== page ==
weekend binge

How many comic geniuses does it take to solve a murder?

Only Murders In The Building — “Who Is Tim Kono?” – Episode 102 — The group begins researching the victim. Meanwhile, Mabel’s secretive past starts to be unraveled. Mabel (Selena Gomez), Oliver (Martin Short), and Charles (Steve Martin), shown. (Photo by: Craig Blankenhorn/Hulu)

Welcome to the Weekend Binge. Every week, we’ll suggest a binge-able title designed to keep you from getting too stir crazy. Check back throughout the weekend for even more gloriously queer entertainment.

The Screwball: Only Murders in the Building

Color us hooked on this madcap, comic mystery from the mind of queer writer John Hoffman (hereto best known as the Mad Hatter on the 90s Disney show Adventures in Wonderland) and the genius of Steve Martin. Combine the gifts of Hoffman and Martin with those of another comic genius–Martin Short–as well as the ironic screen presence of Selena Gomez, and the resultant show manages to keep us guessing and laughing.

Only Murders in the Building satirizes America’s obsession with true crime podcasts. The show follows three characters occupying a lux apartment building in New York City. In short form, they are: Charles, an out-of-work actor, formerly the star of an 80s cop show; Oliver, a theatre producer who had his career ruined by a disastrous musical version of Splash; and Mabel, a mysterious 20-something living in her aunt’s apartment. The three strangers bond over their shared love of a true-crime podcast, only to discover one of the building’s other residents, Tim Kono, murdered in an elevator lobby. The three decide to solve Kono’s murder then and there as well as launch their own podcast tracing their progress. Hilarity–and danger–ensues, as the three find themselves at the center of an organized crime ring, a string of pet murders, and a building full of eccentric lunatics.

Watching Short & Martin spar for who can steal the most scenes would give us enough reason to watch a show like this. Thankfully, thanks to the careful work of showrunner Hoffman, Only Murders also features an intriguing mystery–one with multiple twists, and a solution we genuinely didn’t see coming. Gomez, for her part, shows a new level of maturity and dedication in her performance, leaning into her character’s sarcastic and deadpan personality, and playing the “straight man” opposite the loony antics of her two co-stars. The show also takes some big risks in telling each episode from a different character’s point of view. In one case, that means seeing through the eyes of a deaf character, in an episode that features almost no dialogue at all. In the hands of lesser talents, such an approach could come off bombastic and exploitative. Here, it feels thrilling.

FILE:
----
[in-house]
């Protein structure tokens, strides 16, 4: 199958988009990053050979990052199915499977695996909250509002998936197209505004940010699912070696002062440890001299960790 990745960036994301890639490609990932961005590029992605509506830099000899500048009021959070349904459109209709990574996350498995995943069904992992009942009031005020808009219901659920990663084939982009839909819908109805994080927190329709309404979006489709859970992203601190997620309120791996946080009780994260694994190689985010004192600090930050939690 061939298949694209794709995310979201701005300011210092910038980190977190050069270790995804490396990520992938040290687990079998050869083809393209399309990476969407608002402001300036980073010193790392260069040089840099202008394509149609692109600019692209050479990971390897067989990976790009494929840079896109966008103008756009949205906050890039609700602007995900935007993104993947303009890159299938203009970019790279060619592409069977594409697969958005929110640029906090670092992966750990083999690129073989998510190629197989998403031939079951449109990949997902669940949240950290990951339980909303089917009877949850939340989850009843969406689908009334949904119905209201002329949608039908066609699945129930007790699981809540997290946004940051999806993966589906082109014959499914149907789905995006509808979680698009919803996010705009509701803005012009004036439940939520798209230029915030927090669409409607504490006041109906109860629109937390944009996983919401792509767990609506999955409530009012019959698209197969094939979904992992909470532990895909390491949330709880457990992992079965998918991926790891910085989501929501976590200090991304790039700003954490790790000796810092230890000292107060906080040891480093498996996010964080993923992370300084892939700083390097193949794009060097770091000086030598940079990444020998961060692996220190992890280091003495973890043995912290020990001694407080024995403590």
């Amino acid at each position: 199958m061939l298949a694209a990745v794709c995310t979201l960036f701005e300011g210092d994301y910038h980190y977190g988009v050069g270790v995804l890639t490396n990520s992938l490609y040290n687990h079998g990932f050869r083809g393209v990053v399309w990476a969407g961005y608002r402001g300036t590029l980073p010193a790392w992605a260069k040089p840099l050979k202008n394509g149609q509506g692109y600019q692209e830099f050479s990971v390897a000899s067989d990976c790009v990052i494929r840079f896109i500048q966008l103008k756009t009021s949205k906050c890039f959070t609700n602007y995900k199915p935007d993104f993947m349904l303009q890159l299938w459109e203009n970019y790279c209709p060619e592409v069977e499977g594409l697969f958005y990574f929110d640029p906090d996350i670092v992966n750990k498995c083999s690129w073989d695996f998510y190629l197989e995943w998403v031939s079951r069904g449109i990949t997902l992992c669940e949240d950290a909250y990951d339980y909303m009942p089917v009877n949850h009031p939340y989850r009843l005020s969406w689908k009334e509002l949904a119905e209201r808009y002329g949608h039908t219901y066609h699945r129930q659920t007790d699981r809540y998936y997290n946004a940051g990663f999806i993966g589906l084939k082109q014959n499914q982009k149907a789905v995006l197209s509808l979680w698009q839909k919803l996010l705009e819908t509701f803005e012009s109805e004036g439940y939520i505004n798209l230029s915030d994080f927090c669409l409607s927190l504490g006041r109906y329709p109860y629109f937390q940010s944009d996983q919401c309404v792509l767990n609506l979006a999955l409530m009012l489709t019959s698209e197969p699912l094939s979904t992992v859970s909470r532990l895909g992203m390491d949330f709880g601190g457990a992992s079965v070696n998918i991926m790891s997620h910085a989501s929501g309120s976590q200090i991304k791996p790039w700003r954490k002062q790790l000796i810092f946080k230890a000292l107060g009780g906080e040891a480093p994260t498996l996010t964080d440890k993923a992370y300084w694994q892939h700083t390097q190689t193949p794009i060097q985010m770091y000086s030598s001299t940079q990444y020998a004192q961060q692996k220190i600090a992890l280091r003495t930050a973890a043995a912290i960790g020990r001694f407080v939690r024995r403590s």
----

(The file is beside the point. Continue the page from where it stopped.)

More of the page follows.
In terms of queerness, in addition to the very funny contributions by Hoffman, actors Nathan Lane and Jaboukie Young-White also turn up in fun supporting roles, one as a financier with questionable income sources, the other a rabid fan of the new podcast. That latter character hits on the real genius of Only Murders: the show satirizes the cynicism that goes into making true-crime entertainment, and the perverse fascination with which audiences obsess over every little detail…often forgetting that somebody died so they could have a mystery to enjoy.

Fortunately, Only Murders in the Building reminds us that it doesn’t take a real-life crime to create a compelling mystery. With the finale set to air this week–in which Martin, at 76, pulls off some wild physical comedy–we think it time to jump on the bandwagon. Watch and enjoy, without the guilt.

Streams on Hulu. Finale streams October 19.